We arrived at an empty waiting room. A nurse quickly assessed her symptoms and also thought something was quite off. She was admitted into the emergency room where we spoke to an emergency room doctor who asked some questions and conducted a quick exam. She also thought something was off. She called in the on-call Ophthalmologist and we waited anxiously in the ER bed for his arrival. After about 30 minutes, he arrived and escorted us into a small room with some big eye exam machines that gave off this annoying loud humming sound. The sound in conjunction with the beaming fluorescent light didn’t make for the most welcoming environment. But the doctors were warm and concerned which helped to ease some of our stress. We had both gone to emergency rooms in the past and I think what caused us even more concern with this particular visit was how fast things were moving. We were used to sit, wait an hour, move sit, wait 4 more hours, here’s some Tylenol, sit, wait 2 more hours, go home, here’s more Tylenol. But this time was different. Things moved fast, doctors acted overly nice and overly concerned. This extra attention to detail and fast pace made me think that something was more wrong than we had hoped.

Back to the humming fluorescent eye exam room. He conducted an eye exam. His conclusion: she had perfect 20/20 vision in each eye, this wasn’t an eye problem. He then informed us that if it wasn’t an eye problem, it was likely a neurological problem. The room got very quiet and cold. The humming seemed to get louder. He started into a long monologue about different types of neurological issues. He said when you’re talking about neurological problems that are affecting your eyes, it means the brain isn’t properly communicating with your eyes. This could mean 4 different things. The first and probably the worst-case scenario is a mass. He didn’t think she had a mass. The next and also not a very good scenario was an infection. But if she had an infection he said she would probably be sick, like with a fever or chills. He didn’t think she had an infection. Which left him with two different hypotheses: Ischemia or Inflammation. It became very clear very quickly that there weren’t any ‘good’ outcomes. He said Ischemia means a clot or a stroke, but Kendall is relatively young and seemingly healthy and doesn’t have a family history, he didn’t think she had ischemia. Which left him inflammation. “Have you heard of MS?”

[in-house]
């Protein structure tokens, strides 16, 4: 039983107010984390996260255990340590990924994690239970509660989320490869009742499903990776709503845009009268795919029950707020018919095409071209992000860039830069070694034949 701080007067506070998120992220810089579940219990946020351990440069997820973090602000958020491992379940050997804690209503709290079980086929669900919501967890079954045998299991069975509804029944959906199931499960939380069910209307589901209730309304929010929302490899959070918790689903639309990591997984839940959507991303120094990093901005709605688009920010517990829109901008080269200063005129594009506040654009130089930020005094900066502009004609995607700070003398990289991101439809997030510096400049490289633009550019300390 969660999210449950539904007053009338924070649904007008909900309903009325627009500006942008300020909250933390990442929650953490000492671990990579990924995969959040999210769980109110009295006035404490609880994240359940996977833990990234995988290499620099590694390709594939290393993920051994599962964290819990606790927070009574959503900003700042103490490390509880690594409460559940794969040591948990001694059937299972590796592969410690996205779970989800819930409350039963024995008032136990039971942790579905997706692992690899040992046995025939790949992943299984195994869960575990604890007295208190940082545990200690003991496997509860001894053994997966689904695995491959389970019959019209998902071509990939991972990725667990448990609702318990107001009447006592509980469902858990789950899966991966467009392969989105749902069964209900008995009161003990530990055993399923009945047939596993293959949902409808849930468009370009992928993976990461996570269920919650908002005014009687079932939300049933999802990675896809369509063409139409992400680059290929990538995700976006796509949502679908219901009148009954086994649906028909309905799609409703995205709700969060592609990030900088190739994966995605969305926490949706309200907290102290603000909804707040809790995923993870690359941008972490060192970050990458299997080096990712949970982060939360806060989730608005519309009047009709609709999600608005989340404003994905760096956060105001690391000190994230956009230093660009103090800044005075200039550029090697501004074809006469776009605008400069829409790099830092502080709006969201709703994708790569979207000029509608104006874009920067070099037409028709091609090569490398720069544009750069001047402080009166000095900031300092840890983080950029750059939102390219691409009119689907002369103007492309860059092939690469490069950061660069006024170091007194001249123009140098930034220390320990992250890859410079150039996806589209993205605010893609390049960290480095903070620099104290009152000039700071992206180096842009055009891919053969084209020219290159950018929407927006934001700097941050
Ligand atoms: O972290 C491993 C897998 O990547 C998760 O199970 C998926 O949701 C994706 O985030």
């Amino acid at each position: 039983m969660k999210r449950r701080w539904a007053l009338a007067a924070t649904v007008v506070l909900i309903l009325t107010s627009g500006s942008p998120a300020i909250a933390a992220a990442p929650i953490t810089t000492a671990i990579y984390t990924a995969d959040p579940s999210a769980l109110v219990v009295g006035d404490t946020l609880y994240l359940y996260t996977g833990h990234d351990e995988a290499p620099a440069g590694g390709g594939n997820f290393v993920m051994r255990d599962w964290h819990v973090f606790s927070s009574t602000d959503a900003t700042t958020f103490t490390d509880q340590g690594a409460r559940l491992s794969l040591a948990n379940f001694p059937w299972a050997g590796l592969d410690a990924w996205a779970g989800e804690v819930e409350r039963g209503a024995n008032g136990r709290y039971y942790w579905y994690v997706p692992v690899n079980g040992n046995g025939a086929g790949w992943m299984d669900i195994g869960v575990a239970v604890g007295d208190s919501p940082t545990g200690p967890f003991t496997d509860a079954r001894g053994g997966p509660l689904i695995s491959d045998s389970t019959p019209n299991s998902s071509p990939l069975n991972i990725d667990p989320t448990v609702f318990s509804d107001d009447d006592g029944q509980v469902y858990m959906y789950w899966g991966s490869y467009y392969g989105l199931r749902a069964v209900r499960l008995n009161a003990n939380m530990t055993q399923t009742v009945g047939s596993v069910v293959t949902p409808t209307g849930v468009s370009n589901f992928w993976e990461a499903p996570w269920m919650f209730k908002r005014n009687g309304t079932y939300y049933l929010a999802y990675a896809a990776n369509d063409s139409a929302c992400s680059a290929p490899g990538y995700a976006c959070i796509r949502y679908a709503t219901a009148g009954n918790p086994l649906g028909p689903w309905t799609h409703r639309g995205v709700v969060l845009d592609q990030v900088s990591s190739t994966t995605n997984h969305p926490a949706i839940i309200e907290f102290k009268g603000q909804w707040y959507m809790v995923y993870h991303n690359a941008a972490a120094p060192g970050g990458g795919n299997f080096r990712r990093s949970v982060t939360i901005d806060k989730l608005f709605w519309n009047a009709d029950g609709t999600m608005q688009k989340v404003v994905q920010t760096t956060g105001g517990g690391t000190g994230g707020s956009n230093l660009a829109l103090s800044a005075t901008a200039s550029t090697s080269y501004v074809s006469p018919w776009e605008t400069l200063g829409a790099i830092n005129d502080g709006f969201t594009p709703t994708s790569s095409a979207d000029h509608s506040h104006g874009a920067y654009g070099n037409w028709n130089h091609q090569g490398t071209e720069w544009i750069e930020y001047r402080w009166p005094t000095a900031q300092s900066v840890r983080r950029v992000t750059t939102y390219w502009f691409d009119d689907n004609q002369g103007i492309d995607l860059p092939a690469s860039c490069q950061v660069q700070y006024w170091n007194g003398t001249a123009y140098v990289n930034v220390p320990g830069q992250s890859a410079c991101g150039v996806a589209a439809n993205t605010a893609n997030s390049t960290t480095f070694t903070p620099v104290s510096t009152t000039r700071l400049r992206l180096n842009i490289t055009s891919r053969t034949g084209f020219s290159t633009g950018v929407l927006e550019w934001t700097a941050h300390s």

Oh boy, had we heard of MS.

Over the past year, Kendall had said to me time and time again, "I think I have MS." I had become resistant to her hypochondria over the past 9 years and perhaps didn’t take her concerns as seriously as I should’ve. After all, if she was right about her concerns she’s not a hypochondriac at all, she’s a fortune teller, a futurist, a seer, or even maybe a prophet (she’s not a prophet). Kendall had experienced eye twitching and tingling in her hands roughly a year before. She had a Ph.D. in WebMD during this time and as she always deduced, all her symptoms led to MS. She even saw a particularly misogynistic and dismissive neurologist at the time who gave her the same dismissive prescription I had, get some water, get some sleep. He asked her what she did for a living and Kendall replied she worked in nightlife and he even suggested she go to AA because everyone who works in nightlife must be an alcoholic. This was without even asking her if she drank, because had he, he might’ve found out that she drank no more or no less, but yes probably much less than the average 28-year-old. I even have a particularly nasty letter saved in my notes app for this dismissive doctor should I ever feel impassioned enough to let him know that his dismissiveness came with a cost.

The rest of the story, just as much of the story I have already told you, is shared. And as much as retelling this story over and over with slightly different perspectives and insights gives me catharsis, I will try and focus on the things you haven’t heard.